I would just suggest to look for horses that are what you want, not a specific breed. If you are looking for a horse that is just going to be a pleasure riding horse as a hobby, then find some sort of mix that is already broke. Just look for a horse that is easy to look at and has a good personality plus is trained to what you are planning to do with it. If you want a trail riding horse don't get a high strong greenbroke arabian, but lean more towards a laid back Quarter horse that is broke and listens well. While the arab might be gorgeous, you would want to go with the more subtle Quarter horse if you are going on a trail. But of course it depends on the horse. I've seen Arabs that are just the sweetest thing (more often then not if they've had good training), and Quarter horses that have a bit more spunk (as a result of bad training or breeding, usually).

So pretty much find a personality you want and go for it. While spunky horses might be quite, the are a pain in the rump to try and break. And for a beginner horse you do NOT want to be breaking your own horse! (I know this from experience, my first horse that my parents got me wasn't broke. He's much better now, but don't make a dumb choice like that. xD)

As for getting one or two horses, I'd suggest just one if you want to be very close to your horse. I started off with just my gelding and we were as the best of friends, and when we got our second horse he pretty much forgot about me. A pasture mate isn't really a requirement if you can give them the time they need. If you do get a buddy for your horse, make sure to separate them and make sure they don't get too attached. Keep 'em in different pastures from time to time, and give love to the both of them.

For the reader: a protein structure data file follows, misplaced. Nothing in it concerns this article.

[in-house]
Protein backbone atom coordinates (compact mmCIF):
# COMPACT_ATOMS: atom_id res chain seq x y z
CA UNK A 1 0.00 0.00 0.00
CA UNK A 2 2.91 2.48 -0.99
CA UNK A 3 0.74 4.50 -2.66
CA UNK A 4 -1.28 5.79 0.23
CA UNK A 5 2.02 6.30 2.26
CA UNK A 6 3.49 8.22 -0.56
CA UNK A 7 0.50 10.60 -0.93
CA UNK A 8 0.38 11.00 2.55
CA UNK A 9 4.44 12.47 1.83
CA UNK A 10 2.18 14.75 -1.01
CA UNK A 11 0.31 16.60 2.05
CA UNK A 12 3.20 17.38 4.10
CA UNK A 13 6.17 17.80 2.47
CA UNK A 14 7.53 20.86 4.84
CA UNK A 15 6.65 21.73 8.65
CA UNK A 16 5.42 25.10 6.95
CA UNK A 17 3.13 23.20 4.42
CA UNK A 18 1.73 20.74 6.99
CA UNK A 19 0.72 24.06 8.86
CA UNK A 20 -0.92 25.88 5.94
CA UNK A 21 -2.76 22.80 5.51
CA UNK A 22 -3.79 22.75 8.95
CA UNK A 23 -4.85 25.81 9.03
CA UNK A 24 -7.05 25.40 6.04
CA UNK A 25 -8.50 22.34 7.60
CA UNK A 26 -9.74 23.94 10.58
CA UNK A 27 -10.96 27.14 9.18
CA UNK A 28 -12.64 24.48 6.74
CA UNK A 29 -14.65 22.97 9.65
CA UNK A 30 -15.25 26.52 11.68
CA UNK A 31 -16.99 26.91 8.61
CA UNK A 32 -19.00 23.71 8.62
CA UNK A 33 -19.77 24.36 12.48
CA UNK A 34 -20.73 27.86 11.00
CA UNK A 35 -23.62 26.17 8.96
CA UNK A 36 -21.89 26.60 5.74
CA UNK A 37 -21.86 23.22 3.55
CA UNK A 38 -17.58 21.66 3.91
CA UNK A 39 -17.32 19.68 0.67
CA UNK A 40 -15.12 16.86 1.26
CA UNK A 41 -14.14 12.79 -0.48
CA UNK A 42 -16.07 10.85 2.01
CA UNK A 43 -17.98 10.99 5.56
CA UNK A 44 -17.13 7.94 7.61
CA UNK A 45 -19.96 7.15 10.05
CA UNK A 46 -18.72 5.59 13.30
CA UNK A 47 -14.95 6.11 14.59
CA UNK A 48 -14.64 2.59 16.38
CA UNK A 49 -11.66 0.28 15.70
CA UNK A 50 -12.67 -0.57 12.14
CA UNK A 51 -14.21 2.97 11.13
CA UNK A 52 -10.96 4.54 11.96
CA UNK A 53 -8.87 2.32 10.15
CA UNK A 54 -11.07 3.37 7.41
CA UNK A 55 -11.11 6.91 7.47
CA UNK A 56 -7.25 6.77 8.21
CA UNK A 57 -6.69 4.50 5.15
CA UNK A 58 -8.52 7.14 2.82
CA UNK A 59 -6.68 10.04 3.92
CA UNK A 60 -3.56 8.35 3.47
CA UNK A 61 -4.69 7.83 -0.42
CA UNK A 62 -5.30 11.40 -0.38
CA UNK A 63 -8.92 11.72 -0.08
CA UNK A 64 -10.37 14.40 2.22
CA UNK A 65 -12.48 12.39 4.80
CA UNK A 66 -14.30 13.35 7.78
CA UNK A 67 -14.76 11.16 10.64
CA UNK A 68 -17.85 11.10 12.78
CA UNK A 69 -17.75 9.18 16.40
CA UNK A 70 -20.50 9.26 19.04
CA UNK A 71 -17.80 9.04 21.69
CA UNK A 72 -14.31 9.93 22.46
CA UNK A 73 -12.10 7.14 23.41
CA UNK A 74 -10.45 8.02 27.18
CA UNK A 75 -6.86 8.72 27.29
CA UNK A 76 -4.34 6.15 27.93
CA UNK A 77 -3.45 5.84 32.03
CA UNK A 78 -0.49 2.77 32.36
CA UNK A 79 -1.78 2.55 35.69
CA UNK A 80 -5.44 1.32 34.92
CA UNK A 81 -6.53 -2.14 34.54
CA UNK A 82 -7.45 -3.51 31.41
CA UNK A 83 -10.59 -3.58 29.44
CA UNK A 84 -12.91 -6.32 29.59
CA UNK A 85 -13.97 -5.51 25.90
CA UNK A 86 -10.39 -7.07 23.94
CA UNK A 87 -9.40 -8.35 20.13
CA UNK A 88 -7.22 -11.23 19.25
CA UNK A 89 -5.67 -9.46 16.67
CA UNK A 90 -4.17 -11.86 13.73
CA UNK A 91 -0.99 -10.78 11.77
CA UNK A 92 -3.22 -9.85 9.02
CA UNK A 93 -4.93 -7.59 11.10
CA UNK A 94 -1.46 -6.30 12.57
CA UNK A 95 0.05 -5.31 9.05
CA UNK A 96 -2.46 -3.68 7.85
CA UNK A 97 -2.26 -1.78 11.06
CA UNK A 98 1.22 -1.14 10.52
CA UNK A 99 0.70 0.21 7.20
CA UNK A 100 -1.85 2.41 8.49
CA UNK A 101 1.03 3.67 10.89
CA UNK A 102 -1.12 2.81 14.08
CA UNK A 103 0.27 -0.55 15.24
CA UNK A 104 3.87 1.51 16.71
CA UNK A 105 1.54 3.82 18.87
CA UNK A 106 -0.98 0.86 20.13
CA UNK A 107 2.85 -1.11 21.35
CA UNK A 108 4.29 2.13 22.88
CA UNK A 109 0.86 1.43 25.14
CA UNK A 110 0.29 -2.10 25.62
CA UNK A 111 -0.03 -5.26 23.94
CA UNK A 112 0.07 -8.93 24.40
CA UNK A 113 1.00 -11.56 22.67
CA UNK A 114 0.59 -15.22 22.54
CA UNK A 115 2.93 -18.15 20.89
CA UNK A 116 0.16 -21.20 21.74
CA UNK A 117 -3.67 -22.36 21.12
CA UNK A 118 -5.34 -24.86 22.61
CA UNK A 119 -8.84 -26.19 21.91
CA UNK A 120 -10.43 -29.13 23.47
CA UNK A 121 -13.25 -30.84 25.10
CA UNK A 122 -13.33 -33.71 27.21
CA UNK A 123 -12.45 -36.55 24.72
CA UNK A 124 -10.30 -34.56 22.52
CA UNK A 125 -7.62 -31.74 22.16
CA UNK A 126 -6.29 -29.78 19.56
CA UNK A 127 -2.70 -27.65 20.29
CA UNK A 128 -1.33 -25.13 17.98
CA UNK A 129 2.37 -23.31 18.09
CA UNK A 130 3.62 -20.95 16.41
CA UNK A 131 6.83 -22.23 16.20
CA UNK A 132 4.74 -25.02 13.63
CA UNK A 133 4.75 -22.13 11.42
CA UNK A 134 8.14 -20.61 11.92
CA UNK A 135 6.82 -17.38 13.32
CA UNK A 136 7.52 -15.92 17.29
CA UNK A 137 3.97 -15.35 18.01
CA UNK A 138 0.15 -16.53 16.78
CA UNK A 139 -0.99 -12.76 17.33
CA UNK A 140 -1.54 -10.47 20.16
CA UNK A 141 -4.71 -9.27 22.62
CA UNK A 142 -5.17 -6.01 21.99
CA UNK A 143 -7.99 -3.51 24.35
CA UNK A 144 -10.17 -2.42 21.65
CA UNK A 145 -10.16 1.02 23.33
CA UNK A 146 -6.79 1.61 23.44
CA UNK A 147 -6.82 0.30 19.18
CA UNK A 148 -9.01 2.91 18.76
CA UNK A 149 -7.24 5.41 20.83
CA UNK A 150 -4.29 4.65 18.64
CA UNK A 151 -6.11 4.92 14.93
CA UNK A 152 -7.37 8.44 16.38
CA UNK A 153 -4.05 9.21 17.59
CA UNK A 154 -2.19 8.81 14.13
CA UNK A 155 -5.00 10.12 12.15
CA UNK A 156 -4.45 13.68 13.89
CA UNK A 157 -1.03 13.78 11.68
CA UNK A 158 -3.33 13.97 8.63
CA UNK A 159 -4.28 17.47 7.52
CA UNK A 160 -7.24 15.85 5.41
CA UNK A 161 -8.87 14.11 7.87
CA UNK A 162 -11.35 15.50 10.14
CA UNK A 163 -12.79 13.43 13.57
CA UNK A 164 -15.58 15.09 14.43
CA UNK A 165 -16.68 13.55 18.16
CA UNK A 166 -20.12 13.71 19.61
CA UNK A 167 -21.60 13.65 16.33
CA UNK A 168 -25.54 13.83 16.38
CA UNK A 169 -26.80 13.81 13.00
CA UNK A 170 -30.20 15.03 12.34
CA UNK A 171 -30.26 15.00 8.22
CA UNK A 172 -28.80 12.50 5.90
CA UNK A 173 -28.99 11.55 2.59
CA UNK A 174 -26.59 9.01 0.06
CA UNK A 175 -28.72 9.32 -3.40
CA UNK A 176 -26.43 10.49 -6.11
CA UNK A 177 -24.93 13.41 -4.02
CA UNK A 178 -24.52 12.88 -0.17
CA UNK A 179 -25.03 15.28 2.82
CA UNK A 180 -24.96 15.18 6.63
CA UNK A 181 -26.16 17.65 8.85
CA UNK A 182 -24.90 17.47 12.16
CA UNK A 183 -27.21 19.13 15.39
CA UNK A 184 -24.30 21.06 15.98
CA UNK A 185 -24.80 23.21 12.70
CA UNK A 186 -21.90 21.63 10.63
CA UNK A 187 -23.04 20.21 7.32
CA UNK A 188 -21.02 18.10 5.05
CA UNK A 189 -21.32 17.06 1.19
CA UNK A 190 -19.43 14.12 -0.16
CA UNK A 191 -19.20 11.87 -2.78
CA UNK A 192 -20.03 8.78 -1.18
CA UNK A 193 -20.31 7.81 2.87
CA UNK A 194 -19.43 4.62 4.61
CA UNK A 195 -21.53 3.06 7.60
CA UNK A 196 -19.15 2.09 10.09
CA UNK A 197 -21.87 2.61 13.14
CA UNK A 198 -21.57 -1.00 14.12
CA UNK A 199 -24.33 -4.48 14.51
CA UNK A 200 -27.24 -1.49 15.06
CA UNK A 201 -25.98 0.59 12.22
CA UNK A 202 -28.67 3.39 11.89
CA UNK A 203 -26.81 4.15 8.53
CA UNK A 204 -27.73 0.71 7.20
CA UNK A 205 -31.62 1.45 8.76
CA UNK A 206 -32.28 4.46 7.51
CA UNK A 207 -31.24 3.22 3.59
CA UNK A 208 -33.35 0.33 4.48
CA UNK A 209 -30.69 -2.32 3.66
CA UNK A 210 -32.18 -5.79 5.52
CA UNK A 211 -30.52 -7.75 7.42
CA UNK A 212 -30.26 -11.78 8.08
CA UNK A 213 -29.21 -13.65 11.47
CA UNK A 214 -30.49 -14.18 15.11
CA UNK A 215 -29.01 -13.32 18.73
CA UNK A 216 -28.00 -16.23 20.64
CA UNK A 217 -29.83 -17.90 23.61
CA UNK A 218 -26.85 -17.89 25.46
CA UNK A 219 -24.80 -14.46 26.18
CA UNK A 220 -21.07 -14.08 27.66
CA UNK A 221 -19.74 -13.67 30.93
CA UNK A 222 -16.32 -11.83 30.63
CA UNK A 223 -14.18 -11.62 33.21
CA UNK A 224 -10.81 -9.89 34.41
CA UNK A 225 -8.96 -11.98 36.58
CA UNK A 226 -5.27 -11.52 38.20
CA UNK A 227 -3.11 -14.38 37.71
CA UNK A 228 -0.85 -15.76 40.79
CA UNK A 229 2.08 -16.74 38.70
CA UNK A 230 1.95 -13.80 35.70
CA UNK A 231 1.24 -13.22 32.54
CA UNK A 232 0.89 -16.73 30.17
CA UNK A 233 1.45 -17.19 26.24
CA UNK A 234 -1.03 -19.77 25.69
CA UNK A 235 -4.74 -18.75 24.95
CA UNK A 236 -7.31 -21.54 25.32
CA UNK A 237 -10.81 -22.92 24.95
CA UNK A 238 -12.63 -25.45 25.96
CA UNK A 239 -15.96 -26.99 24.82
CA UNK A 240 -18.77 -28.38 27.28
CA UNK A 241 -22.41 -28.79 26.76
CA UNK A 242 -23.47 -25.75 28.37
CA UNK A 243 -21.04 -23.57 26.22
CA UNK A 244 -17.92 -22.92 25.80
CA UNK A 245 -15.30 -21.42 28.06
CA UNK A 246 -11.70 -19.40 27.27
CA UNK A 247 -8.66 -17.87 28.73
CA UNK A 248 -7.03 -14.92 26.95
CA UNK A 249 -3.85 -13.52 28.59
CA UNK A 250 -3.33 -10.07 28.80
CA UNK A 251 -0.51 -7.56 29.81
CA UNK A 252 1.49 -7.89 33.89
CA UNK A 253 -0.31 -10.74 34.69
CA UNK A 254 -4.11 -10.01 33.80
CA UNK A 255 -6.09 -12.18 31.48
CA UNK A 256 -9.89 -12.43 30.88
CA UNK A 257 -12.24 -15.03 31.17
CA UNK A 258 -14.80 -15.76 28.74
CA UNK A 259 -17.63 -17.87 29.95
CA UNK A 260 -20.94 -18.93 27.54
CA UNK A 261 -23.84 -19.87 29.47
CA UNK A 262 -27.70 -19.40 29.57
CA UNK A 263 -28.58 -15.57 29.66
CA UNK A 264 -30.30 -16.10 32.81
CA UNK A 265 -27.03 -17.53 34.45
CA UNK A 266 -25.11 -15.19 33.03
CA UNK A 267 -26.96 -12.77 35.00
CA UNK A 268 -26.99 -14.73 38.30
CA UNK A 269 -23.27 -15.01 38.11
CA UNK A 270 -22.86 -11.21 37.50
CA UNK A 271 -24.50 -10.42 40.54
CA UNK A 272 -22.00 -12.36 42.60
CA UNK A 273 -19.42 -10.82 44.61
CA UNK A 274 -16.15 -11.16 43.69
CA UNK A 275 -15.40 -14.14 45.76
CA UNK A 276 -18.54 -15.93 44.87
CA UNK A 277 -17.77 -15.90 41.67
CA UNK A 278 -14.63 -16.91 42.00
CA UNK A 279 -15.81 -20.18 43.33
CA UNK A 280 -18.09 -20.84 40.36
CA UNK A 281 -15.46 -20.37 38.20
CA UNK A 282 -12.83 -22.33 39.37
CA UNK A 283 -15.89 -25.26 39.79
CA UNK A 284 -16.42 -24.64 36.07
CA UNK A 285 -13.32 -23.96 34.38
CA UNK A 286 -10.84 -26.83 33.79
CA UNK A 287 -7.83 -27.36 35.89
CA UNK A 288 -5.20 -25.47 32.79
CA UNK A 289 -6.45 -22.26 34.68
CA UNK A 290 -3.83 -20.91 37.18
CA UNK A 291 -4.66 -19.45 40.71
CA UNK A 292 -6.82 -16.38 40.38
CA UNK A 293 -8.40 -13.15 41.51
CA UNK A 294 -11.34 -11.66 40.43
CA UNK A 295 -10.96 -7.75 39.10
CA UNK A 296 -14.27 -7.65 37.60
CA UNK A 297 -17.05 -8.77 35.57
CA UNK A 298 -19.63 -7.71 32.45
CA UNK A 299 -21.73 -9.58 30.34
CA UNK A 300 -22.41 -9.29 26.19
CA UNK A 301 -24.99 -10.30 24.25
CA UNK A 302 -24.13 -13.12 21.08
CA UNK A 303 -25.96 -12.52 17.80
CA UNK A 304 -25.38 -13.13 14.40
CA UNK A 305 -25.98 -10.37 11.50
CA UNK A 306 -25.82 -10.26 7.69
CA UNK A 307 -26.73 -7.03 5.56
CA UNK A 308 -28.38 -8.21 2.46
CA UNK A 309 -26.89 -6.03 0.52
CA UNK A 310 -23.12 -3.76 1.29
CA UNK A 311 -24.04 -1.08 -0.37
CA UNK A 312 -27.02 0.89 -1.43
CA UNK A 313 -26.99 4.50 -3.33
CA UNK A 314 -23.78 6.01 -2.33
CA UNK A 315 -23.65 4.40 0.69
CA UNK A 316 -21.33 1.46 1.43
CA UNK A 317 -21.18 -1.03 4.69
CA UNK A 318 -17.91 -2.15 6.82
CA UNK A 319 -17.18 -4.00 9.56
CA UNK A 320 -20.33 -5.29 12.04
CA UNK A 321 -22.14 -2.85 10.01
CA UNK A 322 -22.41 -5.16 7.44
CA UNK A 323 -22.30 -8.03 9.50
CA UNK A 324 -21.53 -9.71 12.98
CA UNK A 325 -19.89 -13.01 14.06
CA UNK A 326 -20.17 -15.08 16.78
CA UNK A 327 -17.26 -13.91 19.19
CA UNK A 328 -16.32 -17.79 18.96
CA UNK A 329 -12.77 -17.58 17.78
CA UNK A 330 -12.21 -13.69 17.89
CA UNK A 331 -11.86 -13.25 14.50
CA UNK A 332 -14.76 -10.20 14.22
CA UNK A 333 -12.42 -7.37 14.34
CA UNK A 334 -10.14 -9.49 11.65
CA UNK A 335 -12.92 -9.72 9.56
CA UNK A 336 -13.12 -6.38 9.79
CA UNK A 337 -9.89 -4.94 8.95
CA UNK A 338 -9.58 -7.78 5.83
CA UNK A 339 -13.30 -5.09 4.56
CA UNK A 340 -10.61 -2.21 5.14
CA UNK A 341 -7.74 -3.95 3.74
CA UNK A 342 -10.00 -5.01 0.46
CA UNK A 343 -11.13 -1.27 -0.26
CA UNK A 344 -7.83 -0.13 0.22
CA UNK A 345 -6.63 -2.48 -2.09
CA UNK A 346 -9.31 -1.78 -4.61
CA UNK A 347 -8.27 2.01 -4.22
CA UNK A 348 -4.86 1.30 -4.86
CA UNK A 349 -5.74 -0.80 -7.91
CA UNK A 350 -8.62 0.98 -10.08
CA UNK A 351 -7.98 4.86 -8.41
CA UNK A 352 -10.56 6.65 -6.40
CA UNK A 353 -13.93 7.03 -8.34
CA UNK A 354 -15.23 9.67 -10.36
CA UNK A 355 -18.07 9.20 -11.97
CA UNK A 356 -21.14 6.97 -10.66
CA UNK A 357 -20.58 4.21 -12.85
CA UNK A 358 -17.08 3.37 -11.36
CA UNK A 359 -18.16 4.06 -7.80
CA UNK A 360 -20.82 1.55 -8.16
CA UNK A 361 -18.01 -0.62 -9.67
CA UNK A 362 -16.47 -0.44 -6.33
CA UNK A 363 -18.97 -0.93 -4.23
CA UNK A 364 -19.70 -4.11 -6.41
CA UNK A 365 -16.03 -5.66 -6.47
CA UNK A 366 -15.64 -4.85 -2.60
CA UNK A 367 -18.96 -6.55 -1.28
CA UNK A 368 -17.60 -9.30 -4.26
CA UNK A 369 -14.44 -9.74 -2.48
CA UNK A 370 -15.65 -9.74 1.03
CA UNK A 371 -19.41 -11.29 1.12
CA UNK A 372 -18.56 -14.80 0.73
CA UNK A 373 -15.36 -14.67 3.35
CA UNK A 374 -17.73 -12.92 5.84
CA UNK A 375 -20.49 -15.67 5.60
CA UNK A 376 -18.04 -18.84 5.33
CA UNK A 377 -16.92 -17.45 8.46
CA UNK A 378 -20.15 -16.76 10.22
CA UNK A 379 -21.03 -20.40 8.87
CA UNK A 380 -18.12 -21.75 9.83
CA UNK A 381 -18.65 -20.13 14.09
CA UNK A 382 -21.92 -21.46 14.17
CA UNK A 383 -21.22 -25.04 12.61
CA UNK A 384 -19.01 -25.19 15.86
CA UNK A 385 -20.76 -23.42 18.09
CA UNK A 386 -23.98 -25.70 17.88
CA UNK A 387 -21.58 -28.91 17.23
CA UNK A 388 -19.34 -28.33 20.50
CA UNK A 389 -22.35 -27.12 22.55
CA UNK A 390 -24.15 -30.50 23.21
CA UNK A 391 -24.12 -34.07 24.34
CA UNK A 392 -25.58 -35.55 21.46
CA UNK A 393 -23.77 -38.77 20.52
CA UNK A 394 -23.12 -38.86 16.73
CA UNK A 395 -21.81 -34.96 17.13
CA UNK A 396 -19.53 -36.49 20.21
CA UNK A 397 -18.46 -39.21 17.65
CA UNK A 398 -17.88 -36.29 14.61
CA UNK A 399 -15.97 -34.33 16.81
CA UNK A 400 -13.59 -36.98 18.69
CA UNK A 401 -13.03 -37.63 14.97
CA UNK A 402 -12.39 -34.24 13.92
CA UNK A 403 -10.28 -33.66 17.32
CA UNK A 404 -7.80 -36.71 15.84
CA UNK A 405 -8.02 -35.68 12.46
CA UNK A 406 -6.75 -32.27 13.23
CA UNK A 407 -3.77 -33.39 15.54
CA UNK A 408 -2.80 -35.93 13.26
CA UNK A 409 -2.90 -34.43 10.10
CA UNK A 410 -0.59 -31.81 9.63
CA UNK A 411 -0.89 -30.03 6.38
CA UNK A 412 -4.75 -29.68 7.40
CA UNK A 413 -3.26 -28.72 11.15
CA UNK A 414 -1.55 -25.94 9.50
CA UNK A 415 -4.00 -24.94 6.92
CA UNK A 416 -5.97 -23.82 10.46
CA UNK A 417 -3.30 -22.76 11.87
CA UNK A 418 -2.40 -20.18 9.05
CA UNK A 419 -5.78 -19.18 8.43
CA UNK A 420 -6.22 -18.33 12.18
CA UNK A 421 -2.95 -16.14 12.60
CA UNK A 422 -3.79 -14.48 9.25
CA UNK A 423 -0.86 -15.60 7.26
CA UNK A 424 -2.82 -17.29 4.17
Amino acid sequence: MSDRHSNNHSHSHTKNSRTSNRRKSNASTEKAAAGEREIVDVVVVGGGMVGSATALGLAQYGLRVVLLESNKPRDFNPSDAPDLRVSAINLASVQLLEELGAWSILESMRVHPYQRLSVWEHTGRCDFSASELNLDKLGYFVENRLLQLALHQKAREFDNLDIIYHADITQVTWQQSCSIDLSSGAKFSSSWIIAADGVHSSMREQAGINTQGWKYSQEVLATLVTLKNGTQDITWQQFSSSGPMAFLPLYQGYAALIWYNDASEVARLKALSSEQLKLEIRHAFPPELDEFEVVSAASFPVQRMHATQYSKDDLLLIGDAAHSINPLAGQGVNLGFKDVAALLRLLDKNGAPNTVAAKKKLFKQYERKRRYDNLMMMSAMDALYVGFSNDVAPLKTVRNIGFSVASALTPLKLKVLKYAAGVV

But please, just look at every horse. Don't stick to breeds with the false sense that one is better than another. It's really training and personality. I would pick my green gelding over my trail mare any day because the gelding listens. The mare is stubborn as heck, but the gelding will do whatever I say because I say so. If I want him to jump over a barrel he will because he knows I'll make him do it. He is trained in Parelli and that's the sort of thing that specific training is. But the mare was just trained like shove a bit in her mouth, get on her back and lets go. (That's what I'm assuming because she acts as if being ridden is a punishment.) If she doesn't listen, lets make her lunge. When she's tired, lets get back on her and go. (That is what my gelding was started to be trained like, but I switched after I fell off multiple times. Haven't landed and broke anything yet, but there is always time for that. xD)

Sorry for the novel, I'm bad at summerizing.
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post #19 of 35 Old 02-19-2011, 06:11 PM
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Originally Posted by gottatrot View Post

if you want a dog to go running with you every day you wouldn't start looking at Bulldogs. And if you wanted a quiet house dog you wouldn't search through ads for Border Collies.
Totally off topic but i just had to laugh when i read this because when i was looking for a dog i wanted to get an English mastiff, want to guess what i ended up getting...a border collie, total complete opposite lol, i did know a lot about the breed, so i didn't go in blind(my mom owns a boarding kennel and i was a vet tech for 4 years before i got pregnant) and i did want to do agility

back in topic, everyone has given great advise , my first 2 horses were arab/quarter horse crosses, and both in their 20's, sadly Tiffany was put down about 7 years ago, but blue is still going strong 13 years later, look at many horses before you decided, you will know when you found the one! after the first few rides you will realize that you just click with that horse. Good luck when you do start looking, also when you go to look at a horse it's a good idea to show up earlier then your expected time so you can watch the horse being tacked up(or tack it up your self) and make sure they don't drug the horse. For a first horse a gelding might be better then a mare, mares can be moody, not all mares, but it's just something to think about when you are looking, geldings are usually more consistent in their temperament, a mare can be great one day, and a total witch the next lol
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post #20 of 35 Old 02-19-2011, 08:49 PM
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Yep, since you know dogs (OP) you can think of a mare like an unspayed female and a gelding like a neutered male. The unspayed female's temperament is a lot different from the neutered male's temperament.